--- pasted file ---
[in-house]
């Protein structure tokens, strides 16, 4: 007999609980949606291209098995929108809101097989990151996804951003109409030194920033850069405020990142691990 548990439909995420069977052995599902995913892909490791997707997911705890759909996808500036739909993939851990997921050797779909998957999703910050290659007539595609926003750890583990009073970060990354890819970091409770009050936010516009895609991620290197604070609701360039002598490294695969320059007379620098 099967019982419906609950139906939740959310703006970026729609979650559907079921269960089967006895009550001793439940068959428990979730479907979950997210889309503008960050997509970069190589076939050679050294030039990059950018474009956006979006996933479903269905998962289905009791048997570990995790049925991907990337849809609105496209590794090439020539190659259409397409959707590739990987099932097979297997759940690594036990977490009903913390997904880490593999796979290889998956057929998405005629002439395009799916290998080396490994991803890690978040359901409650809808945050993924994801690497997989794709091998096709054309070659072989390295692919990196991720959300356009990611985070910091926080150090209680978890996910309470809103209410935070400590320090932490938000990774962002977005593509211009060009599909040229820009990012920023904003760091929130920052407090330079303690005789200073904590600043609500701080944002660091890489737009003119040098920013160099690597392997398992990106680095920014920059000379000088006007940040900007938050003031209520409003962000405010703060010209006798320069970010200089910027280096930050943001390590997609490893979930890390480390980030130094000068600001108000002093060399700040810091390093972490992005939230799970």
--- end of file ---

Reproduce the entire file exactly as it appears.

[in-house]
């Protein structure tokens, strides 16, 4: 007999609980949606291209098995929108809101097989990151996804951003109409030194920033850069405020990142691990 548990439909995420069977052995599902995913892909490791997707997911705890759909996808500036739909993939851990997921050797779909998957999703910050290659007539595609926003750890583990009073970060990354890819970091409770009050936010516009895609991620290197604070609701360039002598490294695969320059007379620098 099967019982419906609950139906939740959310703006970026729609979650559907079921269960089967006895009550001793439940068959428990979730479907979950997210889309503008960050997509970069190589076939050679050294030039990059950018474009956006979006996933479903269905998962289905009791048997570990995790049925991907990337849809609105496209590794090439020539190659259409397409959707590739990987099932097979297997759940690594036990977490009903913390997904880490593999796979290889998956057929998405005629002439395009799916290998080396490994991803890690978040359901409650809808945050993924994801690497997989794709091998096709054309070659072989390295692919990196991720959300356009990611985070910091926080150090209680978890996910309470809103209410935070400590320090932490938000990774962002977005593509211009060009599909040229820009990012920023904003760091929130920052407090330079303690005789200073904590600043609500701080944002660091890489737009003119040098920013160099690597392997398992990106680095920014920059000379000088006007940040900007938050003031209520409003962000405010703060010209006798320069970010200089910027280096930050943001390590997609490893979930890390480390980030130094000068600001108000002093060399700040810091390093972490992005939230799970």